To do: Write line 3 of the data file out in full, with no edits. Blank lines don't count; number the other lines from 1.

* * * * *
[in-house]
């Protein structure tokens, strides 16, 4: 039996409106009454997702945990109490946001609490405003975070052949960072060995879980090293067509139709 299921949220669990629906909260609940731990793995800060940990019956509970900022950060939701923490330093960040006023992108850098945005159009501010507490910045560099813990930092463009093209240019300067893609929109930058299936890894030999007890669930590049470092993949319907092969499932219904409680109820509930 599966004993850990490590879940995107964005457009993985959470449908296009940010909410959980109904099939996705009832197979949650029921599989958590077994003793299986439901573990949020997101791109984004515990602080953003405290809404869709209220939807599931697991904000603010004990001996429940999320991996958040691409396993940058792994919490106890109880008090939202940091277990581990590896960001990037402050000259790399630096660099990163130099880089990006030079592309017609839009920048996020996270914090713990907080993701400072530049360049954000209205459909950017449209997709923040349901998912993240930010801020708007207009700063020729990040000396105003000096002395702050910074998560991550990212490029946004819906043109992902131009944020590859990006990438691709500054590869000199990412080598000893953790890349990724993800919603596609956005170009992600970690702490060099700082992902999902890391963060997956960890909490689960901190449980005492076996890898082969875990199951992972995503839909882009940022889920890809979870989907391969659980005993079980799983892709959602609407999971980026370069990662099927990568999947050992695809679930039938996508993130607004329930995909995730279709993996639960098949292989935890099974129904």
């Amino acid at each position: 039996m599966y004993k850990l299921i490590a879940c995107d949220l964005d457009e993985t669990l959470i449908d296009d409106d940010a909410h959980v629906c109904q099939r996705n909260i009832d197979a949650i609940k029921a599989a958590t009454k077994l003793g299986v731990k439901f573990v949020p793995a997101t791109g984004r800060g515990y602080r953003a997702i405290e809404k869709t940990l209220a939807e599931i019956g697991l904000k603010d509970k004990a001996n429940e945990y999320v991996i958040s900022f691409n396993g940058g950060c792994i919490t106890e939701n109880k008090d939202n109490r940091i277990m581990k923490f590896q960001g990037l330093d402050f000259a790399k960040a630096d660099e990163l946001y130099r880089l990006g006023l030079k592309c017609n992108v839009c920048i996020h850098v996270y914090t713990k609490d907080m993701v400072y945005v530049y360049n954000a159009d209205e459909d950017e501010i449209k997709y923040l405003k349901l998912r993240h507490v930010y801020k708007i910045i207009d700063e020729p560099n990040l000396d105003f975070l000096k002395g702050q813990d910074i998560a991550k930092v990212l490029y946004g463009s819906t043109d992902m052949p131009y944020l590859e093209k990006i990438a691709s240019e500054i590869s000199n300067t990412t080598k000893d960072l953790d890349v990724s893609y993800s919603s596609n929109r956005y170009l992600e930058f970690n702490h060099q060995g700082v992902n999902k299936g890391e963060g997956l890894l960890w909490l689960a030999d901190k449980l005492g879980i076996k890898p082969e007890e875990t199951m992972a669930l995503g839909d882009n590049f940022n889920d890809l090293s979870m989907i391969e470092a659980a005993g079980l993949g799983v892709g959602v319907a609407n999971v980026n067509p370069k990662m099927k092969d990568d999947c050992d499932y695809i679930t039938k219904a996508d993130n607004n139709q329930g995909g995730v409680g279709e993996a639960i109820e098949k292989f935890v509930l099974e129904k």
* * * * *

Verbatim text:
């Amino acid at each position: 039996m599966y004993k850990l299921i490590a879940c995107d949220l964005d457009e993985t669990l959470i449908d296009d409106d940010a909410h959980v629906c109904q099939r996705n909260i009832d197979a949650i609940k029921a599989a958590t009454k077994l003793g299986v731990k439901f573990v949020p793995a997101t791109g984004r800060g515990y602080r953003a997702i405290e809404k869709t940990l209220a939807e599931i019956g697991l904000k603010d509970k004990a001996n429940e945990y999320v991996i958040s900022f691409n396993g940058g950060c792994i919490t106890e939701n109880k008090d939202n109490r940091i277990m581990k923490f590896q960001g990037l330093d402050f000259a790399k960040a630096d660099e990163l946001y130099r880089l990006g006023l030079k592309c017609n992108v839009c920048i996020h850098v996270y914090t713990k609490d907080m993701v400072y945005v530049y360049n954000a159009d209205e459909d950017e501010i449209k997709y923040l405003k349901l998912r993240h507490v930010y801020k708007i910045i207009d700063e020729p560099n990040l000396d105003f975070l000096k002395g702050q813990d910074i998560a991550k930092v990212l490029y946004g463009s819906t043109d992902m052949p131009y944020l590859e093209k990006i990438a691709s240019e500054i590869s000199n300067t990412t080598k000893d960072l953790d890349v990724s893609y993800s919603s596609n929109r956005y170009l992600e930058f970690n702490h060099q060995g700082v992902n999902k299936g890391e963060g997956l890894l960890w909490l689960a030999d901190k449980l005492g879980i076996k890898p082969e007890e875990t199951m992972a669930l995503g839909d882009n590049f940022n889920d890809l090293s979870m989907i391969e470092a659980a005993g079980l993949g799983v892709g959602v319907a609407n999971v980026n067509p370069k990662m099927k092969d990568d999947c050992d499932y695809i679930t039938k219904a996508d993130n607004n139709q329930g995909g995730v409680g279709e993996a639960i109820e098949k292989f935890v509930l099974e129904k």